A recommendation from the Municipal Inspector has led District of Clearwater council to reconsider its development cost charge bylaw.
However, the recommended change was only a minor one. Town council quickly gave the bylaw three readings during its March 3 meeting and sent it back a second time to the Municipal Inspector for approval.
Council originally gave three readings to the bylaw last October.
At the time, chief administrative officer Leslie Groulx said the bylaw was simplification of the five or six bylaws a developer would need to deal with in order to subdivide property.
The bylaws were inherited from the Thompson-Nicola Regional District and the former Clearwater Improvement District when Clearwater incorporated.
The new bylaw also should better insure that those subdividing property pay their fair share of any additional water, sewer, park and road infrastructure needed to service their subdivision.
Development cost charges would only be imposed for those portions of the municipality where the service is provided, or is expected to be provided in the near future.
For example, charges for sewer would only be levied in that portion of Clearwater that is serviced by town sewer (basically the Weyerhaeuser subdivision and nearby area), plus those areas, such as around Dutch Lake, that are anticipated to get sewer service during the next few years.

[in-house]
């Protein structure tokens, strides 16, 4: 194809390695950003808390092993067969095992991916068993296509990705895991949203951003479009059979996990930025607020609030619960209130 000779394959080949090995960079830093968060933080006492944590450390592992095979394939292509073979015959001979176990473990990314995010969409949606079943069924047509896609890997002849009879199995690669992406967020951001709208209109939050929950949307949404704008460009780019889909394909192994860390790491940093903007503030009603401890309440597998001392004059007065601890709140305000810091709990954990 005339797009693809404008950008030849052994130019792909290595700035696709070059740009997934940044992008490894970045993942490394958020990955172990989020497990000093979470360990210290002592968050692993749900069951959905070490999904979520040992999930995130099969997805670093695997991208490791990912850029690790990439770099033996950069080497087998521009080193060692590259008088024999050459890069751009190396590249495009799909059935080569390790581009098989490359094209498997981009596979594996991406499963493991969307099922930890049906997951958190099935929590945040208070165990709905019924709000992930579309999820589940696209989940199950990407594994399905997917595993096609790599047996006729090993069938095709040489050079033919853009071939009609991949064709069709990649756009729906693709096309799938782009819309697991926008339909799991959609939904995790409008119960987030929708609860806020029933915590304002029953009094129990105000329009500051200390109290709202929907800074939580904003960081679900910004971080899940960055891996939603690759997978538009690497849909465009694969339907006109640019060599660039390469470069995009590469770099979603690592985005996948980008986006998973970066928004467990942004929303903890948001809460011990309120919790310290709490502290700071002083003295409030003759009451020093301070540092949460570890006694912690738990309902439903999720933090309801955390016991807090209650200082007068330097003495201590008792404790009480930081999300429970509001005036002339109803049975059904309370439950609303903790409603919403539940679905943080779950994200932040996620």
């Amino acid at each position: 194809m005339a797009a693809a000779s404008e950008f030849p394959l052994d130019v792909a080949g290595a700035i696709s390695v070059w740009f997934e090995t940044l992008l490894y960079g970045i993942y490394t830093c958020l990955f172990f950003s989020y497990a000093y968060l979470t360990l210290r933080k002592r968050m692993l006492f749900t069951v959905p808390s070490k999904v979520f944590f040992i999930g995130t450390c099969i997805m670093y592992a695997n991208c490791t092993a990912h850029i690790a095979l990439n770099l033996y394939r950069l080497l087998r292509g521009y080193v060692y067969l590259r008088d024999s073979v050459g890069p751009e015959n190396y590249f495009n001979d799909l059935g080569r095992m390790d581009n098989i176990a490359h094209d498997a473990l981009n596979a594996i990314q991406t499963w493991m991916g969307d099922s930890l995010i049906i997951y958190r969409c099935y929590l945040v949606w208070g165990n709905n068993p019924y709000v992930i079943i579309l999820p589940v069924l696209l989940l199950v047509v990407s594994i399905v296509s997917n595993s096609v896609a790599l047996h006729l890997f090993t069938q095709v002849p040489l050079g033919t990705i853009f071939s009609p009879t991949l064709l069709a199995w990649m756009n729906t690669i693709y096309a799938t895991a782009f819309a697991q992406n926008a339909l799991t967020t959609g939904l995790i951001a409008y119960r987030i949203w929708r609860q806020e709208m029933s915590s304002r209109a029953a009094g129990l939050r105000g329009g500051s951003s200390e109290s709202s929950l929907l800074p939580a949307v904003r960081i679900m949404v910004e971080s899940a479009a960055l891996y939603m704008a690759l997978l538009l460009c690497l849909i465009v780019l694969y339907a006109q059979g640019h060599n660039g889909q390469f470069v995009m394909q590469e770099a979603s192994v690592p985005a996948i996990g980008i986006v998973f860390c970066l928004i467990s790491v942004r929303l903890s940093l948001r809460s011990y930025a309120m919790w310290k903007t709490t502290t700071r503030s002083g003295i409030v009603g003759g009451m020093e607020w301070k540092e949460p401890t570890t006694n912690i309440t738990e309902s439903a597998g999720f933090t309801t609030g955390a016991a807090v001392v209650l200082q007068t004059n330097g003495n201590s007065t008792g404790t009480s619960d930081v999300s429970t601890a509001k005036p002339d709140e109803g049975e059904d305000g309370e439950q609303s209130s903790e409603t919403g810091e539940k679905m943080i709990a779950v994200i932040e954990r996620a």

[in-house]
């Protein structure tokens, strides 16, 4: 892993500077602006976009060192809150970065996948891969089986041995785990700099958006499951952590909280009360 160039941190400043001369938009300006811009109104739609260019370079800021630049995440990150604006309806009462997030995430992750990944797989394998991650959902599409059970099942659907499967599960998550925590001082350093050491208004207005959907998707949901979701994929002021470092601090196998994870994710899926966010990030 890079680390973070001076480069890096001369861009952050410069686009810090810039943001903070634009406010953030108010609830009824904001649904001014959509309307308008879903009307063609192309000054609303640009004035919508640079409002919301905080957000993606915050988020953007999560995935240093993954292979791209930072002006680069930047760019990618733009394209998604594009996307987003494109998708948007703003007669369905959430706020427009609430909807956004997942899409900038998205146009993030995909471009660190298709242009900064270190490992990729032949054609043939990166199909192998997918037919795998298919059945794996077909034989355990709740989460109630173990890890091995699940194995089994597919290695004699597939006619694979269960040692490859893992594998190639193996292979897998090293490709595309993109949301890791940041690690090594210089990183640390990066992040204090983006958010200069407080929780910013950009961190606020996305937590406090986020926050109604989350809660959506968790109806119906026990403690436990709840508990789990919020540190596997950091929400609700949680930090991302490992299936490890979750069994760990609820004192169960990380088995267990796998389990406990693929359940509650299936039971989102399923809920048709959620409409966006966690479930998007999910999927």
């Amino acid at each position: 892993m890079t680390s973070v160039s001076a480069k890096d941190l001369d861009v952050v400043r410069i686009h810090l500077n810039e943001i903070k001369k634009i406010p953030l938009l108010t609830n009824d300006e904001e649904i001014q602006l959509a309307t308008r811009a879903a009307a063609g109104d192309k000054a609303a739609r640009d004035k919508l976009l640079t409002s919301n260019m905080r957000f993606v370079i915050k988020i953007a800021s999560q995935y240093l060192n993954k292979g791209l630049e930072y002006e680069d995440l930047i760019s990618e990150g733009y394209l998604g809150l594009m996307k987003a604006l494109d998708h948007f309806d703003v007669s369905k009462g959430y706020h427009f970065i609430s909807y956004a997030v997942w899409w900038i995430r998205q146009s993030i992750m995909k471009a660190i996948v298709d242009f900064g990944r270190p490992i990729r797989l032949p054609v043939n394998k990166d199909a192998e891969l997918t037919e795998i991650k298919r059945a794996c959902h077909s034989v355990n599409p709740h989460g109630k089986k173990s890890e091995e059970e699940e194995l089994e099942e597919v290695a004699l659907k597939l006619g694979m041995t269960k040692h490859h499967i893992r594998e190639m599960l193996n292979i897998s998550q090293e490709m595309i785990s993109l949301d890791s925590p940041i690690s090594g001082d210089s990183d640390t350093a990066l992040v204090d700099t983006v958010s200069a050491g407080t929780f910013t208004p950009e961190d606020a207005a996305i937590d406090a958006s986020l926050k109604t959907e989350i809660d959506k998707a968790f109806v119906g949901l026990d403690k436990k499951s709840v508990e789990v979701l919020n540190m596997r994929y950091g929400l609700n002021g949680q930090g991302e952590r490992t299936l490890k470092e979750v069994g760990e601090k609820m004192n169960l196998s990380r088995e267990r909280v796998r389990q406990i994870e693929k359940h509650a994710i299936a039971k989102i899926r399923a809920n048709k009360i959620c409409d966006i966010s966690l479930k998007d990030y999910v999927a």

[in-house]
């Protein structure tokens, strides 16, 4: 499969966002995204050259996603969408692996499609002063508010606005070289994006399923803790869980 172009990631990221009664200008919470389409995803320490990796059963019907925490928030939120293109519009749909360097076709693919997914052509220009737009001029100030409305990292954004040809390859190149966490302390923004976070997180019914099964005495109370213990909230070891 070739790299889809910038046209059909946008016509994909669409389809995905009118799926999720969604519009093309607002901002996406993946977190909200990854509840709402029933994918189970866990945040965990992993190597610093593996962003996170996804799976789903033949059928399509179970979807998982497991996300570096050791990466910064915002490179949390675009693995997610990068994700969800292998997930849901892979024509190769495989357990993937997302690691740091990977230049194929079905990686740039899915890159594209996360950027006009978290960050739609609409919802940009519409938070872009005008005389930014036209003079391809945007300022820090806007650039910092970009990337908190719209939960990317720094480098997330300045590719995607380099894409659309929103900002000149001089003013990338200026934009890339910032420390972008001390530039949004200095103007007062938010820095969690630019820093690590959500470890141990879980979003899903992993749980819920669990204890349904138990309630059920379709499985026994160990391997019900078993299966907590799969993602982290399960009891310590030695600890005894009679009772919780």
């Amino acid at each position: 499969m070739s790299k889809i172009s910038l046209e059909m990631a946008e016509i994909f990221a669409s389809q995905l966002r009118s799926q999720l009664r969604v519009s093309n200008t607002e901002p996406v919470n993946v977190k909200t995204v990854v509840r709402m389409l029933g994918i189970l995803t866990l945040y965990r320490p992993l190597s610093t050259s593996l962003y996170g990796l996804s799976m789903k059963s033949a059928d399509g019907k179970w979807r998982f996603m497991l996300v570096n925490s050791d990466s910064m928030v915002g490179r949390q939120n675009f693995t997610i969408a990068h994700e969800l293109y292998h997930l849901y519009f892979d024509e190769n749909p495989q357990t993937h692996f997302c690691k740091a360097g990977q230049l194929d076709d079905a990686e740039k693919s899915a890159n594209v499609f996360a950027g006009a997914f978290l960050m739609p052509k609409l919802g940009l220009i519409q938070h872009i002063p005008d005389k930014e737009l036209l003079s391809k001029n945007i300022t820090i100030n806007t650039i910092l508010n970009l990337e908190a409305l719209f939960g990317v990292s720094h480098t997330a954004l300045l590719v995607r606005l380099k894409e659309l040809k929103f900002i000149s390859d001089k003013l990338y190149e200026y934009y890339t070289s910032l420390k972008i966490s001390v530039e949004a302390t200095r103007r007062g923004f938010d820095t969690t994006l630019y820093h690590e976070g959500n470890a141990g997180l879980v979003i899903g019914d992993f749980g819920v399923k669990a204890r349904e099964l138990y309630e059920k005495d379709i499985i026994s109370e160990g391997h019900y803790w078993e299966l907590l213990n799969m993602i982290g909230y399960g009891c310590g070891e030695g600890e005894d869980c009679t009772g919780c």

The charges would help cover the cost of connecting the sewer system plus pay a portion of planned improvements, such as standby power for sewage lift stations.
Development cost charges for a low density residential subdivision would total about $7,800 per dwelling unit if water, sewer, roads and parkland have to be paid for.
This is somewhat less than the average of $9,500 charged by a list of municipalities in B.C.
The “by” in bylaw is an old Norse word that means “town.” A bylaw is simply a town, or local, law.
Bylaws in B.C. require three readings by council, and then final adoption.
First reading is a test of whether or not council wishes to consider an issue at all. It is not usually an indication of whether or not council supports the bylaw.
Second reading is when council can debate the issue, make amendments, and vote again. This time, council is voting on whether or not they support the bylaw.
Third reading is the last chance for debate, amendments and voting.
In B.C., there must be at least one full day between third reading and final adoption.
Some bylaws require approval by electors (referendum) or alternative approval opportunity before final adoption. Others must be approved by the provincial cabinet, the minister, or by the Inspector of Municipalities.